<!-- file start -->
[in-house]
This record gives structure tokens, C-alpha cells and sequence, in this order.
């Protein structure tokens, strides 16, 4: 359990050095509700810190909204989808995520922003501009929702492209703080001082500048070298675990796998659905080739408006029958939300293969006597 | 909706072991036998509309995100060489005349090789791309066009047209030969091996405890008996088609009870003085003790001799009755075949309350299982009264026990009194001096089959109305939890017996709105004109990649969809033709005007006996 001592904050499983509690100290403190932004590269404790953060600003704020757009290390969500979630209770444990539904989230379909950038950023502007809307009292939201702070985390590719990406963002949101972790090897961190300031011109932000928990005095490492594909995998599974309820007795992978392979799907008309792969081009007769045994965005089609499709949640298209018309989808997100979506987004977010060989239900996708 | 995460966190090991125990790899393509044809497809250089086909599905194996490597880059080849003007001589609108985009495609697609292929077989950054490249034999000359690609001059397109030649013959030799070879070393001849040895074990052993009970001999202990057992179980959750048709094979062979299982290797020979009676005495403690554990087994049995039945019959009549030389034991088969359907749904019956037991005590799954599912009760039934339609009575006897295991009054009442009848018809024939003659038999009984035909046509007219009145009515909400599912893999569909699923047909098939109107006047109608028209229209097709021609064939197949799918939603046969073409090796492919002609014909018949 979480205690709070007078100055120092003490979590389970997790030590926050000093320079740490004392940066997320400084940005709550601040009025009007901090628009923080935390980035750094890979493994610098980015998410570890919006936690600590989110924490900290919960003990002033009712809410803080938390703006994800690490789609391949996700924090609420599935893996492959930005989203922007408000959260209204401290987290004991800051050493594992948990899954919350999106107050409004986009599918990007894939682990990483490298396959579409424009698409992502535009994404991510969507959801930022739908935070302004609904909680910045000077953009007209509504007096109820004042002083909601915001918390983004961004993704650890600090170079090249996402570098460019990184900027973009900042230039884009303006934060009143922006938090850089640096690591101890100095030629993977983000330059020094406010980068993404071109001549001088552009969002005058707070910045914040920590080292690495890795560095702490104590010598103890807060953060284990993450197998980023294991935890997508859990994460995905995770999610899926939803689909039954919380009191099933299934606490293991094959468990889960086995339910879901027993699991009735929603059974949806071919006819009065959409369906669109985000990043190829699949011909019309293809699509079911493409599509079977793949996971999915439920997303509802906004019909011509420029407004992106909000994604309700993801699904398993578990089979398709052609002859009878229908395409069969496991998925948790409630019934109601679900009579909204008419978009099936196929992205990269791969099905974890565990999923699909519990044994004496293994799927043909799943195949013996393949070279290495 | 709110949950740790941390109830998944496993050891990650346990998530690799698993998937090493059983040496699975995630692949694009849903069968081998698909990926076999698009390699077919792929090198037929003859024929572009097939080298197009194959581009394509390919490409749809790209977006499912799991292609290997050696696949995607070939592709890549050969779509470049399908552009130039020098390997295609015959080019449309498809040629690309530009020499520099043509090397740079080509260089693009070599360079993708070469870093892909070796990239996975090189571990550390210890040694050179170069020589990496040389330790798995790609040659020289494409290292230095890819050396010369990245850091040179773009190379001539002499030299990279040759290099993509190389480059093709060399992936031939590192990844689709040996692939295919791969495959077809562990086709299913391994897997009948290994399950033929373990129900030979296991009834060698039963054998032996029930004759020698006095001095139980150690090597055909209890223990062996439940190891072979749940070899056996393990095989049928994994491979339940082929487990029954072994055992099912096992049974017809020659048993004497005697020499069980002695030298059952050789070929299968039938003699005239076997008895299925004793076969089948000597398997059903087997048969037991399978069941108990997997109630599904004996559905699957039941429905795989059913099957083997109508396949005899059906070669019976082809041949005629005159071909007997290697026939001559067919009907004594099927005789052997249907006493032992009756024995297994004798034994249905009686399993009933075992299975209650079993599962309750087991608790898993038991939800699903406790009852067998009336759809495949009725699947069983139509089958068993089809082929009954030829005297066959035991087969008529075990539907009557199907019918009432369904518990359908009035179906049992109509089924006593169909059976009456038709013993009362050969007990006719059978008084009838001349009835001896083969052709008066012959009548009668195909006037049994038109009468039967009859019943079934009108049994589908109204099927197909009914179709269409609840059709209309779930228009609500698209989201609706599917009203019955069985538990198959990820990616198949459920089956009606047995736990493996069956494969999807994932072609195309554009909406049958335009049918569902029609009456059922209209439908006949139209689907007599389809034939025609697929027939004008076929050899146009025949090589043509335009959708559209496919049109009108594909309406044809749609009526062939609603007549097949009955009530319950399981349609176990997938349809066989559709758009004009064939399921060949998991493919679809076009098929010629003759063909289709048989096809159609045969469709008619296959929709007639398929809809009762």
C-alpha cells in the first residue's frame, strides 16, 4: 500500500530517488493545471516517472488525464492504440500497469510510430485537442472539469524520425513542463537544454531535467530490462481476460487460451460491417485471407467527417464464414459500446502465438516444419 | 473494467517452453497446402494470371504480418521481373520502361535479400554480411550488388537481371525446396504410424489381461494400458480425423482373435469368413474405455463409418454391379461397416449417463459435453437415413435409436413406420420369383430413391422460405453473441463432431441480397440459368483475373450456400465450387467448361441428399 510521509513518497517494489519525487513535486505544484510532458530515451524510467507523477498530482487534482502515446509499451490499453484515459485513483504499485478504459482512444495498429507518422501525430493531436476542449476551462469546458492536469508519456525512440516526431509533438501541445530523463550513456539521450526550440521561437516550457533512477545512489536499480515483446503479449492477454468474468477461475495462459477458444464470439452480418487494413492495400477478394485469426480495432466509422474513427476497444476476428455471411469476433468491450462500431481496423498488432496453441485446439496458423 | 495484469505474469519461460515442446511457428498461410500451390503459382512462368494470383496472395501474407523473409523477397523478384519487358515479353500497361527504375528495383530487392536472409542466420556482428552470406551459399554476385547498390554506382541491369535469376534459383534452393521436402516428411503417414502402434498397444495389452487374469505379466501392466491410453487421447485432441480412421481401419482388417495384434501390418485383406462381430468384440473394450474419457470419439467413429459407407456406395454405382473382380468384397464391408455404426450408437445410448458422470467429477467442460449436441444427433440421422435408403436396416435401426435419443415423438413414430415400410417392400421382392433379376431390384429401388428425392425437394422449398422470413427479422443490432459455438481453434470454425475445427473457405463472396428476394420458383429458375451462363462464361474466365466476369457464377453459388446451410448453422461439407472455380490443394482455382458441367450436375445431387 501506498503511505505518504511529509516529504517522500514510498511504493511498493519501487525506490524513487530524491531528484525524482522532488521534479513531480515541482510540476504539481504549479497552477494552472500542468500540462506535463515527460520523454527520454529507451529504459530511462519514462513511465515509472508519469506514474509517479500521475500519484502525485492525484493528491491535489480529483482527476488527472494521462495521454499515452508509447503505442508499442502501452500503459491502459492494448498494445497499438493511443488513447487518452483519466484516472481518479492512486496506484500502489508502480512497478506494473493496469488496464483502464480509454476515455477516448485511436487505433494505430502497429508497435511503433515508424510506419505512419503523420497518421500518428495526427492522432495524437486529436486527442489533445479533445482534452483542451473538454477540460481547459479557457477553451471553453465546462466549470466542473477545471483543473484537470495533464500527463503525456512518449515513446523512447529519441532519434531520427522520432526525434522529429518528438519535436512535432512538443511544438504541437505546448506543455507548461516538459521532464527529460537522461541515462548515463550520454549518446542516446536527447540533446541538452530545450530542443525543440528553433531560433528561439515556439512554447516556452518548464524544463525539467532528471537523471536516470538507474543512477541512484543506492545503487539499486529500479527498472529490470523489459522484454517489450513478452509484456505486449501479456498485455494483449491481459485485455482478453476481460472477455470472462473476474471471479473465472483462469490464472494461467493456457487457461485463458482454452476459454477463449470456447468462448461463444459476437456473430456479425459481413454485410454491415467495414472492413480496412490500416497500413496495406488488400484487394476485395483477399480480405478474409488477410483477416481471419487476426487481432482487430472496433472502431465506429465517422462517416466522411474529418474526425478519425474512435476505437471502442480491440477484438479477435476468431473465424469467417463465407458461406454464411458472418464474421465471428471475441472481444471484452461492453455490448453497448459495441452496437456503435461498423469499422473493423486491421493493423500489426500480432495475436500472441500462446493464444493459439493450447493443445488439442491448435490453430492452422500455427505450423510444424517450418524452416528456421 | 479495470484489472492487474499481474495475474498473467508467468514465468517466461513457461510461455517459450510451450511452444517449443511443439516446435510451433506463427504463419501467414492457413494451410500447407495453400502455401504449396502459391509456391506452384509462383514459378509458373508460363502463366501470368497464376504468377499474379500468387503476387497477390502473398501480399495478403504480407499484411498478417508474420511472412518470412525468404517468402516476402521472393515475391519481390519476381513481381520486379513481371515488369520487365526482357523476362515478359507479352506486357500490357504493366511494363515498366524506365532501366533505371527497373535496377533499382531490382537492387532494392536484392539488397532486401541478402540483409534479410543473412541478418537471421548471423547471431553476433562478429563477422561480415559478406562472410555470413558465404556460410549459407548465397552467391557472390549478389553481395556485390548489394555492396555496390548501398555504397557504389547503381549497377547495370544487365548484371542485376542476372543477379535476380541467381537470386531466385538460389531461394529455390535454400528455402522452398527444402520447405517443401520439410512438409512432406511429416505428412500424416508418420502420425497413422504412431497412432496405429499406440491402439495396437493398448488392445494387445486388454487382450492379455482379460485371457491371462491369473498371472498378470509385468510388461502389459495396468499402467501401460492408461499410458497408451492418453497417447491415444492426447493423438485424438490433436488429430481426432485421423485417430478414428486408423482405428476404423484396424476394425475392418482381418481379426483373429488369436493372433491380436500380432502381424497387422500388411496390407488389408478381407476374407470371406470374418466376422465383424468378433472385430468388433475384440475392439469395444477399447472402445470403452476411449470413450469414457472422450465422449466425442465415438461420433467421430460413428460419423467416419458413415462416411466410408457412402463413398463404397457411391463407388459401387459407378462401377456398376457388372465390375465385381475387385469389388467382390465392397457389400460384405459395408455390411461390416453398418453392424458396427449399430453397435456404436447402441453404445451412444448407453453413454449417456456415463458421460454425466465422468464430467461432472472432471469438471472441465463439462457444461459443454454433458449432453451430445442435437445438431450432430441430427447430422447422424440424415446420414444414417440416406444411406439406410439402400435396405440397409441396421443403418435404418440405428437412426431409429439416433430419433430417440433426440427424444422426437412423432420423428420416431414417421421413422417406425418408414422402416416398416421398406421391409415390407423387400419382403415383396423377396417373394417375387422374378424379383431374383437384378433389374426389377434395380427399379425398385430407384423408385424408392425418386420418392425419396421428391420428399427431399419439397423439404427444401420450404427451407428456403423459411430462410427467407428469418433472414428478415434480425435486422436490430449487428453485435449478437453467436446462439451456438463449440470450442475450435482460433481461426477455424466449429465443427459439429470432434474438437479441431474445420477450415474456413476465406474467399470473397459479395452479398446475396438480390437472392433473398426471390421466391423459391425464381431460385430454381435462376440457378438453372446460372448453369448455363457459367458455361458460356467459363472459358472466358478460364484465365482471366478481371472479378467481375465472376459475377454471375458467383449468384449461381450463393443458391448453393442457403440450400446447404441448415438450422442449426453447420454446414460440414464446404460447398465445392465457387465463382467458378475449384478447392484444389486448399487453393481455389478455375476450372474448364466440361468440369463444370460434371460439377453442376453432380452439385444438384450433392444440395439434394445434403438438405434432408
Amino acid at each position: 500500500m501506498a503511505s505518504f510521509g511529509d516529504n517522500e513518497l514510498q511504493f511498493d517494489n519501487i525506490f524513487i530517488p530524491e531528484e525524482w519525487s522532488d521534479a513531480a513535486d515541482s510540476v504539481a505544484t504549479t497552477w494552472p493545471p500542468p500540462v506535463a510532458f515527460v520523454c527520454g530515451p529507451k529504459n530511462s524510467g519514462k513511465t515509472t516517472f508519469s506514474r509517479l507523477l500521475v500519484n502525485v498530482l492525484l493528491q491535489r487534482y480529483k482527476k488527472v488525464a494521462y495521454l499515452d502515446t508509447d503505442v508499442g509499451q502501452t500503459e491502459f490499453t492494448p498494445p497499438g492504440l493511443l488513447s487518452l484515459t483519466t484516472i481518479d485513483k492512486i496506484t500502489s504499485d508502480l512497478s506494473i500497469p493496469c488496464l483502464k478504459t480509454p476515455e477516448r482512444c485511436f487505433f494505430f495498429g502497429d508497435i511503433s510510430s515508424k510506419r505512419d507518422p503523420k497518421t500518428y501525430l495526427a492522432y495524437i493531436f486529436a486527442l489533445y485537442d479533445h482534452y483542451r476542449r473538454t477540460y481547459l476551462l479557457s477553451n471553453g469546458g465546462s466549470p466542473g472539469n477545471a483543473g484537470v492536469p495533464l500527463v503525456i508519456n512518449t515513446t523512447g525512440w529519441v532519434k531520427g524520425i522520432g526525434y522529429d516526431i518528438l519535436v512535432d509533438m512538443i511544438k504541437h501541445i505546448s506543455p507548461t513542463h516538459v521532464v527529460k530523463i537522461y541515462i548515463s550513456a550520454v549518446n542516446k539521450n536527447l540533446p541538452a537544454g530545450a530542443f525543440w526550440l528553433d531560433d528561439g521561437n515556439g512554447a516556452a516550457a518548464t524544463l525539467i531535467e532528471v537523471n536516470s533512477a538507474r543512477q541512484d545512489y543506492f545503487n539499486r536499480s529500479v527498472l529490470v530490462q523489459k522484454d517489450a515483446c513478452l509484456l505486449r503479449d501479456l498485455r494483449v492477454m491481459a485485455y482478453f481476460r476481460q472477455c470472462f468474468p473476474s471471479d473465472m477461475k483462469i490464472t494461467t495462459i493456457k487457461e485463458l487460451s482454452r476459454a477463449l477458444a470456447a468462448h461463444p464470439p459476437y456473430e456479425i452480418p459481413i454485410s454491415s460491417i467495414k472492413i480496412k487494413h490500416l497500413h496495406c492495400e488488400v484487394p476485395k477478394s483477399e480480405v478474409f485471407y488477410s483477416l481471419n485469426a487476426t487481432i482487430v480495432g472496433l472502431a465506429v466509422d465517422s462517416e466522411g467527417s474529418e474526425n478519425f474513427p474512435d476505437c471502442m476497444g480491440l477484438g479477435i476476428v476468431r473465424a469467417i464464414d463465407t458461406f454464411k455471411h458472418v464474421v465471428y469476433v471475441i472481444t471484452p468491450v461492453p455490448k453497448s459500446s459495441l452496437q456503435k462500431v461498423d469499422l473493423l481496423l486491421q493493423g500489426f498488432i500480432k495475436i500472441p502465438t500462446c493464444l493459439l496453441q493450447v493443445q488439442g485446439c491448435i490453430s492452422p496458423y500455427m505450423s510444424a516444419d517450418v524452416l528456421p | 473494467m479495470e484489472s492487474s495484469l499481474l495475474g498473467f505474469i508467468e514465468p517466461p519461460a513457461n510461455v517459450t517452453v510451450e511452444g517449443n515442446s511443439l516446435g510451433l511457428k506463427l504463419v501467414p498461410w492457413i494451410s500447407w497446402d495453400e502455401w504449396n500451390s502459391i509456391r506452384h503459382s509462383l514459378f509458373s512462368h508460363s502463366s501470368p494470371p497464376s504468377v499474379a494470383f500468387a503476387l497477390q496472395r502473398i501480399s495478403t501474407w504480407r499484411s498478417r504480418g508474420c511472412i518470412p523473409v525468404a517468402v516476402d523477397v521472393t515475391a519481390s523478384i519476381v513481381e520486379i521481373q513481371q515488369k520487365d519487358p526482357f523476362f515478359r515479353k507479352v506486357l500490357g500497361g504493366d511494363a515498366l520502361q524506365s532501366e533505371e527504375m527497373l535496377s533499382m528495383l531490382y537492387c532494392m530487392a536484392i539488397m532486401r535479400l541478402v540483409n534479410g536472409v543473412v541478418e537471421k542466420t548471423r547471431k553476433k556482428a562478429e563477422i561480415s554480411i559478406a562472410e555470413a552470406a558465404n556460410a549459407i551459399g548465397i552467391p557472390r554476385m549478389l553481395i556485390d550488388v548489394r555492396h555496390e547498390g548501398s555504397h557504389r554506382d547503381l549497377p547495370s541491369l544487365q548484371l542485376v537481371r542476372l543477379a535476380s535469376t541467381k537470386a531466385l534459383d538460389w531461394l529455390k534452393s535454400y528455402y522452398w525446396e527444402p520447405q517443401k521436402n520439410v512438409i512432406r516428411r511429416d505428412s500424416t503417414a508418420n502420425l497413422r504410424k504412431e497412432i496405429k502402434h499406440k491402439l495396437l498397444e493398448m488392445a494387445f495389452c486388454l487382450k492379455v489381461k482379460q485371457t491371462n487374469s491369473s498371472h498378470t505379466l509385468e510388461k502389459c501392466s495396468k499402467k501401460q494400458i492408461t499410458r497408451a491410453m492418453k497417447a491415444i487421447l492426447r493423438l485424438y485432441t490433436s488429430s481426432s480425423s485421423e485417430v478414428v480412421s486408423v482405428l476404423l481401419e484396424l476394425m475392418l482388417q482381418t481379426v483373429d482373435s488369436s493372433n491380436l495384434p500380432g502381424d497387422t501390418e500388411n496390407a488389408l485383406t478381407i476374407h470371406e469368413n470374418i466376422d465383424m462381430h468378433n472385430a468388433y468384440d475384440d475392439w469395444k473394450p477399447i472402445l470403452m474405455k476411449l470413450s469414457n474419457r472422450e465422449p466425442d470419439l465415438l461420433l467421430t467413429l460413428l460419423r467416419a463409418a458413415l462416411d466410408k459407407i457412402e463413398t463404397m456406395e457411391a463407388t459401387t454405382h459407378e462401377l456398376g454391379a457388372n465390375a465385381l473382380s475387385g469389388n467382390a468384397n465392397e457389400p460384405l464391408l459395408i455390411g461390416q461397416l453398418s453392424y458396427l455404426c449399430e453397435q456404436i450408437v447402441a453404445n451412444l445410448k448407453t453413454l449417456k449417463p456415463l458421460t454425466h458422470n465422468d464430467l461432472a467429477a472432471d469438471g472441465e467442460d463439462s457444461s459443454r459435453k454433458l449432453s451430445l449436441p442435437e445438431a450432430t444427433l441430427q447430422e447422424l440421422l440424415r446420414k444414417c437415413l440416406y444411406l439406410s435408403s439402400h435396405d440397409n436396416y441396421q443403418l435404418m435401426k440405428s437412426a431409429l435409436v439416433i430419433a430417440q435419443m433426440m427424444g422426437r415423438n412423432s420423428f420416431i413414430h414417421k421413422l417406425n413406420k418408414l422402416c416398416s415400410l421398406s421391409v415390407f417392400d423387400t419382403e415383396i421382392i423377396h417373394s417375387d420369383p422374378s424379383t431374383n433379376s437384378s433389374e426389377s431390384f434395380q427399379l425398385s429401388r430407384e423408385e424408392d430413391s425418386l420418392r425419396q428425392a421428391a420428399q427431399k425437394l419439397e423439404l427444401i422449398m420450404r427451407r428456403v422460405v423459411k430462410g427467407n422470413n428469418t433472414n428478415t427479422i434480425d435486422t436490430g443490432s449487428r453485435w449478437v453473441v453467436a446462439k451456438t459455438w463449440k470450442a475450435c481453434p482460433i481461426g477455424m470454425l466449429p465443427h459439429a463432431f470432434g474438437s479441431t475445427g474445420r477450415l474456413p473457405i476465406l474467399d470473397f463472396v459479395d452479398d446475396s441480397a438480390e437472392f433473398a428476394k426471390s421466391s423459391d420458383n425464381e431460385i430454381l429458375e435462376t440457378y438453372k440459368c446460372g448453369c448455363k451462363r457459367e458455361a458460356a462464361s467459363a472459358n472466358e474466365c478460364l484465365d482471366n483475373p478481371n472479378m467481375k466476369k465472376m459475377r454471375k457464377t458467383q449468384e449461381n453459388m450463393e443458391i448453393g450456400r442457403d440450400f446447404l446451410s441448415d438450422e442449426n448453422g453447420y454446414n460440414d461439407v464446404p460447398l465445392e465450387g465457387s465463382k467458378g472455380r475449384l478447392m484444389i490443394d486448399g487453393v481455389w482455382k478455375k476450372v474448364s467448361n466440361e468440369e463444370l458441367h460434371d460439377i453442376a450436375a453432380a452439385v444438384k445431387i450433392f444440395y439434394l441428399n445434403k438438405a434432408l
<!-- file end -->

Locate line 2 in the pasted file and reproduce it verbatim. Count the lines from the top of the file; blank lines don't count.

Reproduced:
This record gives structure tokens, C-alpha cells and sequence, in this order.